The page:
Prosecutor Mike O'Malley has been meeting regularly with the GCC since winning the election, and in addition to plans for a specific gun docket for youthful offenders (which just recently launched) and hopes for a fourth drug court, the sides have continued to work on the issue.

"We've been working with people within the county and outside the county trying to develop them, both for pre-arrest and post-arrest, where people who hare having a crisis can be taken to help stabilize them and doing what we can to help them avoid the criminal justice system," O'Malley told Scene last month.

While progress has been made, they've also encountered a hiccup in a newly interested county executive who, after years of sidelining the issue and following a round of indictments against jail officials and a blistering U.S. Marshal's report on its operations, surprisingly announced in February that he hoped to build a facility for those dealing with mental health or substance abuse issues where they could be diverted instead of the county jail.

This nugget from Cleveland.com's report on the announcement says all you need to know, however: "Budish offered no timeline or price tag for the project, and declined to disclose the proposed location. But he said his administration has been working on the plans for more than a year."

If the administration had been working on the plans for more than a year, that was news to O'Malley, the GCC, as well as Judge John Russo and Judge Holly Gallagher, the latter of which runs the county's mental health court docket.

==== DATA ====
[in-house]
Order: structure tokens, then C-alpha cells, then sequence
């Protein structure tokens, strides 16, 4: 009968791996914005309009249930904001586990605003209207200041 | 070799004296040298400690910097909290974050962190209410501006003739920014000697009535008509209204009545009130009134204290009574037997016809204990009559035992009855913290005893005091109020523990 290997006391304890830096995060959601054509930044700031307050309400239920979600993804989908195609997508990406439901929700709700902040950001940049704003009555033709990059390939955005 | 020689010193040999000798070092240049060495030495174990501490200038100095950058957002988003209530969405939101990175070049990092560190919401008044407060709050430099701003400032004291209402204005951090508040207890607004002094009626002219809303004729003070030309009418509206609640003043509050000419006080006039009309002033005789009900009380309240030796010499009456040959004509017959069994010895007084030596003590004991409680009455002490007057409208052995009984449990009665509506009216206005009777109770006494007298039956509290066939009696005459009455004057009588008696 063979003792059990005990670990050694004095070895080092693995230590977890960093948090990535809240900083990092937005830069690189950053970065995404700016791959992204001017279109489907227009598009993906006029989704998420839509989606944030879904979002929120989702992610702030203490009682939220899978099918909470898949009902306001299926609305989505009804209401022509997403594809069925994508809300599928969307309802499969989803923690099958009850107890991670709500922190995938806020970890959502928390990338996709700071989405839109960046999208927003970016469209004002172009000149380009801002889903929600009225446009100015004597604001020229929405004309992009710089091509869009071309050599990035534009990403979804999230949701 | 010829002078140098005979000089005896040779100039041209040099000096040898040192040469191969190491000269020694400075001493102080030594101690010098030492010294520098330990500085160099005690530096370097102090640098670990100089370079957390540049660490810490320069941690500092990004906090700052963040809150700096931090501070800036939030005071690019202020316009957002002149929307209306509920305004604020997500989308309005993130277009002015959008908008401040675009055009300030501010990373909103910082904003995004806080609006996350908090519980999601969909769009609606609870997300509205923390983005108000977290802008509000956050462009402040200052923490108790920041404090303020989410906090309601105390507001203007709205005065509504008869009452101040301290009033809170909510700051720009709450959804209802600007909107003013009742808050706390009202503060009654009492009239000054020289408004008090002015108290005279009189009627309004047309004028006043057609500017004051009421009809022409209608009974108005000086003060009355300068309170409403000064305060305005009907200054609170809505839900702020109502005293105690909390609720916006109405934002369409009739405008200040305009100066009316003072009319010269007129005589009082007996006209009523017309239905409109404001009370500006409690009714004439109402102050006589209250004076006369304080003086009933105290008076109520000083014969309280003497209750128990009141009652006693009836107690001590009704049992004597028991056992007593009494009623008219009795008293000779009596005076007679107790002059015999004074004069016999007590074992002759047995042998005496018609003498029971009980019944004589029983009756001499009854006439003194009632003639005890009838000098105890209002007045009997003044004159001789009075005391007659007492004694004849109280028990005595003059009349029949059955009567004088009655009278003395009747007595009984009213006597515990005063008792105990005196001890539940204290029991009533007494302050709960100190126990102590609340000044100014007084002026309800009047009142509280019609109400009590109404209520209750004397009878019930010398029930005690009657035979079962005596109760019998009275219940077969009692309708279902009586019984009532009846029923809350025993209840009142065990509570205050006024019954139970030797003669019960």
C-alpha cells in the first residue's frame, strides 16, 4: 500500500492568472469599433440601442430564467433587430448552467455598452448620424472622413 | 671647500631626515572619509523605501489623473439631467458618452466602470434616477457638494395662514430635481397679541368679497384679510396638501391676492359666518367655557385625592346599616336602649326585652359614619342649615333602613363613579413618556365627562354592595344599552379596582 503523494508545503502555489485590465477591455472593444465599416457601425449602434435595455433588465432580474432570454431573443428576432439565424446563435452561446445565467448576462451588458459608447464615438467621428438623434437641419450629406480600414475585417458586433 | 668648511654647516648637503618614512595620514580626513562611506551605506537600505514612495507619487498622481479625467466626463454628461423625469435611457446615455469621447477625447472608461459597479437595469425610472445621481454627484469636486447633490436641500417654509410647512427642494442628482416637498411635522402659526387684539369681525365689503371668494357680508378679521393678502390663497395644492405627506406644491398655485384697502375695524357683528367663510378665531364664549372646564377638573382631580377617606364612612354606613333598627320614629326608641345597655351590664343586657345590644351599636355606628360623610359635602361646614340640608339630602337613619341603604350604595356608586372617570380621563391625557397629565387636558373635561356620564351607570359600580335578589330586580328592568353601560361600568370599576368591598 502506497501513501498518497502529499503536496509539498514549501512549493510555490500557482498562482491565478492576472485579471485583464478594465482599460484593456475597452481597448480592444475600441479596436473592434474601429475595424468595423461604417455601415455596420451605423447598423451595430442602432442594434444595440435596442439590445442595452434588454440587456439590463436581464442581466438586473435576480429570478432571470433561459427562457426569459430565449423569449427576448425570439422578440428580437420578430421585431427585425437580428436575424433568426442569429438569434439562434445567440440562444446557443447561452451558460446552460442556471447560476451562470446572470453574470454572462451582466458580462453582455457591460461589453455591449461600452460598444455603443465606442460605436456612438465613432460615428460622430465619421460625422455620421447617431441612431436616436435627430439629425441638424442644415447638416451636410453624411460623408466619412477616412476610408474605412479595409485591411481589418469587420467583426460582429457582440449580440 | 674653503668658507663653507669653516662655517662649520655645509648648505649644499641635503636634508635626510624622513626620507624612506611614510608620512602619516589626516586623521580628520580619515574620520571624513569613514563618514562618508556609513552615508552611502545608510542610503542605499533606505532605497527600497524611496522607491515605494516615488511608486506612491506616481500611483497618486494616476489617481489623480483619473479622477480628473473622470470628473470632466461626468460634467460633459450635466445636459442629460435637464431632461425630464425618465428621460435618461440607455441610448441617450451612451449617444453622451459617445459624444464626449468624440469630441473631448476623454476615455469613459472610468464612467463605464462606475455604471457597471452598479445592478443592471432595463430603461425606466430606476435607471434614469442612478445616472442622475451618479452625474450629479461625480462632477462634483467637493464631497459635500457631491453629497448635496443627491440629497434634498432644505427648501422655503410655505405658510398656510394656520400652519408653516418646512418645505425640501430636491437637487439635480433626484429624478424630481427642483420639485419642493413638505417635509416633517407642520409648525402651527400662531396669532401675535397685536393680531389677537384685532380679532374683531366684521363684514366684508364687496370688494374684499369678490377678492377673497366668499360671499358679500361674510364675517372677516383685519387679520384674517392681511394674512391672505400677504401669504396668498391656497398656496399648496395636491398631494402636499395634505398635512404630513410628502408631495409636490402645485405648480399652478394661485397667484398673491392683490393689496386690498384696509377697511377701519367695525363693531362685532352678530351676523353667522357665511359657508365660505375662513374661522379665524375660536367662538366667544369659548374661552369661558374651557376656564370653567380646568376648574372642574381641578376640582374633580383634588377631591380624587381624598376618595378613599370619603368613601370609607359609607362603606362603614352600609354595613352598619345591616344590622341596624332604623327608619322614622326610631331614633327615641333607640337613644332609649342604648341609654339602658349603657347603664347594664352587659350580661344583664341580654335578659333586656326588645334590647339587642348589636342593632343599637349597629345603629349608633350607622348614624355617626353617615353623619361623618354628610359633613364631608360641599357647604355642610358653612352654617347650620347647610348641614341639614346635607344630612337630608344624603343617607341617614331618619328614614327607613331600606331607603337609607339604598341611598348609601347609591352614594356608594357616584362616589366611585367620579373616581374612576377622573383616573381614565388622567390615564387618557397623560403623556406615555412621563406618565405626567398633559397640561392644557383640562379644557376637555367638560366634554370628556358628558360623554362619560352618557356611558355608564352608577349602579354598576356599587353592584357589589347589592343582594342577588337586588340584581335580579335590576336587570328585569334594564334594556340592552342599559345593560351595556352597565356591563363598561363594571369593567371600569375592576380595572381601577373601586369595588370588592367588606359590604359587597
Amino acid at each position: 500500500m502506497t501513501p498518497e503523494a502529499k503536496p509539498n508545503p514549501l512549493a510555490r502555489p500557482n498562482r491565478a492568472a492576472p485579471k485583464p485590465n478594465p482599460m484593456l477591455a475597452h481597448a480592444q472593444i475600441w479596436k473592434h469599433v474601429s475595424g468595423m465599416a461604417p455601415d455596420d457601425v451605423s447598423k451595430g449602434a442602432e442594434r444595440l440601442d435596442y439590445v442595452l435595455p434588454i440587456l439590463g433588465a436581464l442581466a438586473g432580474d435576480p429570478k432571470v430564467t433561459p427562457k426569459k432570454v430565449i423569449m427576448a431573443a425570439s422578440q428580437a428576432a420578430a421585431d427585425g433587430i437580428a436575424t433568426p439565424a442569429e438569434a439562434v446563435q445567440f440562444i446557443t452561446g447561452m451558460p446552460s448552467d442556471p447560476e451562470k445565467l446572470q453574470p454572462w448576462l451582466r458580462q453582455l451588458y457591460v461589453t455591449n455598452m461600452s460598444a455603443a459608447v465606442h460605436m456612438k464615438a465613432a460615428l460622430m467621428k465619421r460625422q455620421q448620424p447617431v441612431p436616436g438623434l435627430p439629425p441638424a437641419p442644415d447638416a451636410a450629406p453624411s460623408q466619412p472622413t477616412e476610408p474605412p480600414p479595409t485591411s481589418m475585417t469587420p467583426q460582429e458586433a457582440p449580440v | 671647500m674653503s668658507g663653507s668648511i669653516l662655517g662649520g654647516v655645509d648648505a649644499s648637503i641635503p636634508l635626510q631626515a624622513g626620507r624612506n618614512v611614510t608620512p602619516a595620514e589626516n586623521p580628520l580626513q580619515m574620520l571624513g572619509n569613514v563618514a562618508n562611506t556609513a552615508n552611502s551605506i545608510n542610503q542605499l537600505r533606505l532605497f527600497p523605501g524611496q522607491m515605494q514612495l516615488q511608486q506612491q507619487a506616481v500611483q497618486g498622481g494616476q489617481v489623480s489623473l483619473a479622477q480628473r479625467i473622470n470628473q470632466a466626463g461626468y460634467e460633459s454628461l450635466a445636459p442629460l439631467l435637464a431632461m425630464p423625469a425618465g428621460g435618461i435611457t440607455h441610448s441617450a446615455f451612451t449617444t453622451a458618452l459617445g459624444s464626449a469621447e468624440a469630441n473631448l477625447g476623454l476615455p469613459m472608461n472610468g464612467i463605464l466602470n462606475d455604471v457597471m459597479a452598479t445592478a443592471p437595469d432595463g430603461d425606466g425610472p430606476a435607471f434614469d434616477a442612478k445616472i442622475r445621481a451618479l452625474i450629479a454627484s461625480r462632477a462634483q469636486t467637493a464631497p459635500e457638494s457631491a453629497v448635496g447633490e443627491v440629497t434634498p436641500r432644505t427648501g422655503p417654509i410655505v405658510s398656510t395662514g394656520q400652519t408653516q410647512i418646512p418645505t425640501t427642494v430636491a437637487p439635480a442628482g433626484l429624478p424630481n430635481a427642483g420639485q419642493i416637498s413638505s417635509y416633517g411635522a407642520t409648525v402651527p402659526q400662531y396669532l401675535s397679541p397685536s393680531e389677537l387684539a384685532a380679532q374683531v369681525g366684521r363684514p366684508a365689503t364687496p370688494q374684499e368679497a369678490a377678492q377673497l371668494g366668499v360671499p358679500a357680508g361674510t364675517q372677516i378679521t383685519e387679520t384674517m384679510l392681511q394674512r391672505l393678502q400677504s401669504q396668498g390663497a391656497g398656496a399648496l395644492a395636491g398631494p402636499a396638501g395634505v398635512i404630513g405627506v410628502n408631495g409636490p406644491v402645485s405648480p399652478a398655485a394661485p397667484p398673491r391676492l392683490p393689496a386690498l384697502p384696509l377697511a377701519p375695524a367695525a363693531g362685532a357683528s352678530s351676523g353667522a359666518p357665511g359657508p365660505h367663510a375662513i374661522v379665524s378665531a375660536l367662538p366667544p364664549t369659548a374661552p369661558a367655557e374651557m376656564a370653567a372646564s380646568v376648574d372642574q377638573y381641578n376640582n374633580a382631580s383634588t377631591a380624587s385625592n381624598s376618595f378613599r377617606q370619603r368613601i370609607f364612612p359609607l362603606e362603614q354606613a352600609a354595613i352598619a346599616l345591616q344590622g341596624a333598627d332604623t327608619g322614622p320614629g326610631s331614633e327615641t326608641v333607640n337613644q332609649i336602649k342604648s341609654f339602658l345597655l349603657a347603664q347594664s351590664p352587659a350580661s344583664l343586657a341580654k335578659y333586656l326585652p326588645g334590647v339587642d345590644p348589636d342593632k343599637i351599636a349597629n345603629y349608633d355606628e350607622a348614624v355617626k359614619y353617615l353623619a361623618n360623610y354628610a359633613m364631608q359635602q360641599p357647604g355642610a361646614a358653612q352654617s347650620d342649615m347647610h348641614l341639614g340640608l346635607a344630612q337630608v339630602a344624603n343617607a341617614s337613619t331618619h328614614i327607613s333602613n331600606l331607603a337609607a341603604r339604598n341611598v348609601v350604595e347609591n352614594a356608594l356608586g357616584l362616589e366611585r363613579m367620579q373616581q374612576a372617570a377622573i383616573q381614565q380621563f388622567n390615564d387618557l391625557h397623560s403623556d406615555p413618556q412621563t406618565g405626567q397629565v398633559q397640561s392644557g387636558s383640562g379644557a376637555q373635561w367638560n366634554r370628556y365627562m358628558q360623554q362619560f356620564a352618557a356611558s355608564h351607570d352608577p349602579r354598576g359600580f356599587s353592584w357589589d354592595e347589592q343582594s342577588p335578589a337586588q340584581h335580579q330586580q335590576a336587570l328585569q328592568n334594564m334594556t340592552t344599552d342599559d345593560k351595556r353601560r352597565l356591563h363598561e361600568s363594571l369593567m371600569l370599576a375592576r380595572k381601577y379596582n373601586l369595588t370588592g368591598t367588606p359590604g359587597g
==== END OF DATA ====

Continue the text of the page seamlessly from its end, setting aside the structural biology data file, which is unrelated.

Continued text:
"There are two separate groups, and I was assisting with the GCC," O'Malley said. "We were trying to work toward that goal, and the county executive has been working as well. We've been talking to the Gund Foundation, trying to get a study done as to what type of center is needed in terms of size, beds, population, what the best model out there is. And, now, we've also been working with the county executive as well, as he goes down that track. He had been meeting with St. Vincent, trying to work out a deal where we can get a center at or near the St. Vincent campus to have a one-stop mental health crisis center. As for whatever speech it was when he first said it, I can tell you I didn't know anything bout it and the court was very surprised."

Given Budish's late-arriving interest in the county jail, as well as what one might assume are lingering misgivings over the GCC's effort to squash the Q Deal and O'Malley's office's investigation into his administration, it's not hard to believe he'd refuse to seek out the assistance of those who he might blame for his woes.

O'Malley hopes that the two sides can eventually work hand-in-hand with each other.

For his part, he was part of a group that made a trip to Franklin County where they're in the brick-and-mortar phase of a mental health crisis center, and also to Miami, where the city is building a new one.

"I see progress being made, and with the crisis at the jail, it's all so interconnected," he said. As for a timeframe when we might see a ceremonial ribbon cut: "It's too early to predict; I wish it were yesterday."

Reached for comment, Donna Weinberger of the GCC said, "GCC is continuing to push for pre-booking mental health Crisis Centers as we work on diverting the mentally ill and addicted away from jail and into treatment. We are not yet ready to be public beyond that at this point, but will certainly be in touch with when we are."